Of course, once we settled into a routine with both kids, we didn't need the show gimmick anymore for nursing, and the Fisher-Price Starlit Stage moved into our toy room. And you might be thinking that was the end of the popularity of the stage, but you'd be dead wrong. For three years, the Fisher-Price Starlit Stage has been THE most popular toy in my toy room, bar none. When other kids come over to play, the FIRST thing they head for is the stage, and the sounds of applause are soon filling my living room as they "rehearse." Not long after, tickets for a "show" are handed out, and everyone must go to the toy room to watch. I even had one girlfriend whose son, nearly two years older than Beanie, would ask to come over and play. Not because he loved my kids to death, and certainly not because his Dorito-eating self was dying for whatever organic allergy-free snacks might be lurking in my house, but rather, to dress up in Princess costumes outside the view of his father and play with our Fisher-Price Starlit Stage.
Oh sure, there are some tiny little complaints that I have. Sometimes the lights and applause don't work correctly, and get "stuck" in either on or off mode. And the handle on the pull-string to open the curtain is a royal pain for little ones to try to hook onto the moon-shaped plastic extrusion on the column, so usually one of them manually holds the curtain open for the others. And yes, because of it's easy set-up and lack of actual hardware to hold it together it often topples over and has to be reassembled.
But you find me one single toy that children will play with EVERY SINGLE DAY for three years, that's always a draw even for the shyest of playdates, and that hasn't broken with that much play and I'll show you a toy that's worth 10 times its weight in gold.
The Fisher-Price Starlit Stage is no longer found in stores, but you can find them fairly regularly on eBay, even brand new in the box, thanks to crafty points savers who got more than one during the diaper promotion. It usually sells for more than its original retail of about $70.00 (more like $100.00 and up now), but I swear to you, I'd pay that and more if I had to replace it.
And lest you think that there are some unseen forces at work in my house that make this such a fantabulous toy, my mother saw how much my sister's kids loved the Fisher-Price Starlit Stage and started watching eBay for it as a Christmas present for them two years ago. And sure enough, it is just as popular at her house as it is at mine.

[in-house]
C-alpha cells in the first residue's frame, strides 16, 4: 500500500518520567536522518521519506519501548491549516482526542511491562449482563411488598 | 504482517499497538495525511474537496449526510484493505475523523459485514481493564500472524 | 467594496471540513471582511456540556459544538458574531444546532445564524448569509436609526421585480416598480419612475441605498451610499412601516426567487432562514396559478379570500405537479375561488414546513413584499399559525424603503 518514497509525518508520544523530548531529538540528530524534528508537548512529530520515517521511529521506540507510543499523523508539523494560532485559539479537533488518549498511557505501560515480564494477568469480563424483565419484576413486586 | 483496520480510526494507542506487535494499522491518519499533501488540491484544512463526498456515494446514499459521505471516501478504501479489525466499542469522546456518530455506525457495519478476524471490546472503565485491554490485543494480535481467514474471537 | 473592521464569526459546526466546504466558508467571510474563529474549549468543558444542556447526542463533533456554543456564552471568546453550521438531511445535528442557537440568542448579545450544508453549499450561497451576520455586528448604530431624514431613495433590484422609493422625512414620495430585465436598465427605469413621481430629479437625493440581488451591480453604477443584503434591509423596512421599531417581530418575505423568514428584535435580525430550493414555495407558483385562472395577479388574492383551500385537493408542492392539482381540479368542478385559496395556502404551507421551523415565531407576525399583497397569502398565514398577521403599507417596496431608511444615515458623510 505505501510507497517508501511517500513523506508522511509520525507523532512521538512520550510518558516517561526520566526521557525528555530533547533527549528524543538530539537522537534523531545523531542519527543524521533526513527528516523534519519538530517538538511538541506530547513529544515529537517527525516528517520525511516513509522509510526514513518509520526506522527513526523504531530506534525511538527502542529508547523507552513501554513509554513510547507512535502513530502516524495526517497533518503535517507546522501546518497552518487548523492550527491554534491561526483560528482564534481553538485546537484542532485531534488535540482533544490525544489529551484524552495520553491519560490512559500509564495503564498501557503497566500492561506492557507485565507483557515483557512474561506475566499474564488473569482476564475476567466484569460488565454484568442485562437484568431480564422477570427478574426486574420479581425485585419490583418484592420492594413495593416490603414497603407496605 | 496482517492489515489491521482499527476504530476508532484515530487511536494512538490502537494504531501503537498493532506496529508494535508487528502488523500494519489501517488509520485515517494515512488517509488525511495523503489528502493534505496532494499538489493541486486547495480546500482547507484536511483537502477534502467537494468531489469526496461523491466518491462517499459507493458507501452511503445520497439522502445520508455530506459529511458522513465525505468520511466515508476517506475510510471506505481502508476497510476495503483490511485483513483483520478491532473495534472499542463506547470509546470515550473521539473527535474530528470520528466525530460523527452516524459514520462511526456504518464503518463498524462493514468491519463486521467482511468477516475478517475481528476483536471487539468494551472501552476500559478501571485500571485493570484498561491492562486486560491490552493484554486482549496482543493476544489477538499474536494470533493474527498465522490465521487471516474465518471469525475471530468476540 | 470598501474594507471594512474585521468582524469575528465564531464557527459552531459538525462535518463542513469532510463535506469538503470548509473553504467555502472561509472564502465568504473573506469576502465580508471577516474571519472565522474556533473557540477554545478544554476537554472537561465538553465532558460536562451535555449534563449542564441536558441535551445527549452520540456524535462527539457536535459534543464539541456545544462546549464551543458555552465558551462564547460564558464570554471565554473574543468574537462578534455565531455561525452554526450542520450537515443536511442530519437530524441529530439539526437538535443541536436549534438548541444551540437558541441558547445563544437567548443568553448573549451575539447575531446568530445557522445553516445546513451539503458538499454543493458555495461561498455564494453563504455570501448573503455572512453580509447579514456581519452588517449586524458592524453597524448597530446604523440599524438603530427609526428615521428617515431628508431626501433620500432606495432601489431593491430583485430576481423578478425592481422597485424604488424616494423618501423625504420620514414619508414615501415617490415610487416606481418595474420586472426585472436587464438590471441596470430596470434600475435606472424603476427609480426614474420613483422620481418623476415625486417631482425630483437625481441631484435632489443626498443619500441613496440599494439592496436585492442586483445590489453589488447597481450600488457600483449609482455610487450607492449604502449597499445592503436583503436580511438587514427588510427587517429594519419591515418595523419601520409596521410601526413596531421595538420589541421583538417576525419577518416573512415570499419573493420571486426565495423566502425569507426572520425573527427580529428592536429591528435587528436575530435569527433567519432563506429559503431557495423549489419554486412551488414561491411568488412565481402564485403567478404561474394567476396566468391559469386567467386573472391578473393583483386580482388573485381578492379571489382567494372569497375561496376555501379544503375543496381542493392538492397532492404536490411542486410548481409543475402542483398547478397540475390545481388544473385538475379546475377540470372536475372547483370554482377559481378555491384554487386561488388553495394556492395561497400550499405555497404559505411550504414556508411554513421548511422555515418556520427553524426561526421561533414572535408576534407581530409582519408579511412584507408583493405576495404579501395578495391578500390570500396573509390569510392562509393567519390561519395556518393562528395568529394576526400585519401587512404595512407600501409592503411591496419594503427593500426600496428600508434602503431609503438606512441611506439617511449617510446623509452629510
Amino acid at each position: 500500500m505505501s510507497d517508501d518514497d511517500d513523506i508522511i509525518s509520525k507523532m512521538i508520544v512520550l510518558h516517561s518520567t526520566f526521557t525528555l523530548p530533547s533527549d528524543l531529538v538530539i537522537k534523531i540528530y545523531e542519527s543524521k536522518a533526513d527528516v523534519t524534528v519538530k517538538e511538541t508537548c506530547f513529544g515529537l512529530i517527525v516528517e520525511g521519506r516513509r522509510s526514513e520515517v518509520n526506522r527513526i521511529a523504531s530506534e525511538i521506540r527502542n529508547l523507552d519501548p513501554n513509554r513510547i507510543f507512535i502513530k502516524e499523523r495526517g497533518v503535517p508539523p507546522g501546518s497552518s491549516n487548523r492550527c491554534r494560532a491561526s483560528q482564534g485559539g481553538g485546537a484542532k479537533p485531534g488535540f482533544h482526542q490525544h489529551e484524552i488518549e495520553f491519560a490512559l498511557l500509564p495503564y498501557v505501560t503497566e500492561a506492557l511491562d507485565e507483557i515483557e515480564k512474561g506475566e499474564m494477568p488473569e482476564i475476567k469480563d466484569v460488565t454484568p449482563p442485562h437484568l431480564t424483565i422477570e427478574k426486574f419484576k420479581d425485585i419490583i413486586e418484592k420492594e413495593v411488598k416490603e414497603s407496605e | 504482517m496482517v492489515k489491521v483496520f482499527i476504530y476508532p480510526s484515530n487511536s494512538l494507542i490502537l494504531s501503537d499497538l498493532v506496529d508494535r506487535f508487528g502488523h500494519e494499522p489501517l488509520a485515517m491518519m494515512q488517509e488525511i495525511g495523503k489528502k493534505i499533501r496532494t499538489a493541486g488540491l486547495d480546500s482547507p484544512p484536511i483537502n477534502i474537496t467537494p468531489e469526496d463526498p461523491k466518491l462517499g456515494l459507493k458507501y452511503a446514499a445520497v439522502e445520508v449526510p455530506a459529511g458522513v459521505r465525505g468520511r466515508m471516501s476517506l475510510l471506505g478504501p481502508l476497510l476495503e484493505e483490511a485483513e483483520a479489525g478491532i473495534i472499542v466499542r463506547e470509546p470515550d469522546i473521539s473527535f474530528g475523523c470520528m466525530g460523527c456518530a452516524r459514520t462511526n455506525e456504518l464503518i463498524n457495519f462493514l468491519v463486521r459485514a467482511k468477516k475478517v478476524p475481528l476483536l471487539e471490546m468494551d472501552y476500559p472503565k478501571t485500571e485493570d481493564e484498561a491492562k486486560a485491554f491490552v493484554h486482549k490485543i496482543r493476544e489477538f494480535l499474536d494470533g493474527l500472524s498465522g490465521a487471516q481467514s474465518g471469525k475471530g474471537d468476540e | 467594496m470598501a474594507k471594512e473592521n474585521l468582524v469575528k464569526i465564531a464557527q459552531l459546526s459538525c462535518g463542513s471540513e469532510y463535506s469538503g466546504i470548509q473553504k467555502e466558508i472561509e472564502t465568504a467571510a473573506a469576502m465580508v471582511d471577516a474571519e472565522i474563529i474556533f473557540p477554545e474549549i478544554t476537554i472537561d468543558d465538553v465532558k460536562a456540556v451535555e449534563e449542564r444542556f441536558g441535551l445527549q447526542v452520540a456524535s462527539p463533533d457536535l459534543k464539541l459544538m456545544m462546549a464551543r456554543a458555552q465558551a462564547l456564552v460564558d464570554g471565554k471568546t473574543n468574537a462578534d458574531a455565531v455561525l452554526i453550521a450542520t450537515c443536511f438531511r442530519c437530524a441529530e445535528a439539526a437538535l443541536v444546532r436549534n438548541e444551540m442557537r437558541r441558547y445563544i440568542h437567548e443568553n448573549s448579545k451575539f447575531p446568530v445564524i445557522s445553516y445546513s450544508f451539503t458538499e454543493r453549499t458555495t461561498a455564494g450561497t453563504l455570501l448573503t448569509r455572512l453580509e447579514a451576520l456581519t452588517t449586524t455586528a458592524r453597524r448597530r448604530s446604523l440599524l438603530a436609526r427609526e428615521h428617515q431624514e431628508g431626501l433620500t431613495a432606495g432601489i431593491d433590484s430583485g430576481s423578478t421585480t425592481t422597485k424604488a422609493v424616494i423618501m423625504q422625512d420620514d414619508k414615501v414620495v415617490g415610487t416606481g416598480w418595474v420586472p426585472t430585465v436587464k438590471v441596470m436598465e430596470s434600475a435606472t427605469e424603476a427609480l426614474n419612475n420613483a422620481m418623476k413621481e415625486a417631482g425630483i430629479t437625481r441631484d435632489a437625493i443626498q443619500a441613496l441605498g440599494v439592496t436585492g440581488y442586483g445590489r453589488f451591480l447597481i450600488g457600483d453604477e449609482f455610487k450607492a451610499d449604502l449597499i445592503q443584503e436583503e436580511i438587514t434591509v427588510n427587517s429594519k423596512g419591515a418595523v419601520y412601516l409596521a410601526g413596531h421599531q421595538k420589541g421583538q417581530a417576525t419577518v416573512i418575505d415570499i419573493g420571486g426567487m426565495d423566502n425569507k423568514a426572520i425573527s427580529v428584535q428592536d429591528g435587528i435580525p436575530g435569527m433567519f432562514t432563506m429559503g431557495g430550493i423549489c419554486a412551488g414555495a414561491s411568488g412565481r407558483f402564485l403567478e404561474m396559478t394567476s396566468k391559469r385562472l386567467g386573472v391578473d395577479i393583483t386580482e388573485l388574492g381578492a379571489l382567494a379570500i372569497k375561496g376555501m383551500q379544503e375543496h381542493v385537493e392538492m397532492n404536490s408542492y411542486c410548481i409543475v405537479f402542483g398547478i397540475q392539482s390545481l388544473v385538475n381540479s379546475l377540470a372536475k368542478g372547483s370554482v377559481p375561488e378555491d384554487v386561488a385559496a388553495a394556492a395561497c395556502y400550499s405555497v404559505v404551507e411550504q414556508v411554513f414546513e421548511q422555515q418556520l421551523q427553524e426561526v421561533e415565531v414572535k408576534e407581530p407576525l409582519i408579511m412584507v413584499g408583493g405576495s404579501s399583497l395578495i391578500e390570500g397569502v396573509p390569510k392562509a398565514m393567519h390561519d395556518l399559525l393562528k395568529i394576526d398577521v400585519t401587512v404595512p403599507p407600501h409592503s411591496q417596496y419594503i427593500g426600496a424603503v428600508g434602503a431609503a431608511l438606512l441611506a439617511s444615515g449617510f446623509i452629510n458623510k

So many of my toys have to do with therapy that it may seem funny that this one seems so frivolous, but that's far from the truth. Playing with friends and family with the Fisher-Price Starlit Stage has helped Beanie to work on her confidence and social skills, while it's helped Buster work on his delayed speech, since everyone has to take a turn at both performing, ticket selling, and being the emcee for the shows. A small plastic stage you won't find in any therapeutic products catalog has done just as much for my kids as all the "regular" therapy equipment has.
And I swear, one of Buster's first spoken words was "In-TRO-DUC-ing...."
This review was written in honor of Autism Awareness Month. Asperger's Disorder is characterized by:
A. Qualitative impairment in social interaction, as manifested by at least two of the following:
1. marked impairments in the use of multiple nonverbal behaviors such as eye-to-eye gaze, facial expression, body postures, and gestures to regulate social interaction
2. failure to develop peer relationships appropriate to developmental level
3. a lack of spontaneous seeking to share enjoyment, interests, or achievements with other people (e.g. by a lack of showing, bringing, or pointing out objects of interest to other people)
4. lack of social or emotional reciprocity
- from the Diagnostic and Statistical Manual of Mental Disorders (DSM IV) Description
For more information about Asperger's Syndrome, please visit the Asperger's Disorder homepage at http://www.aspergers.com/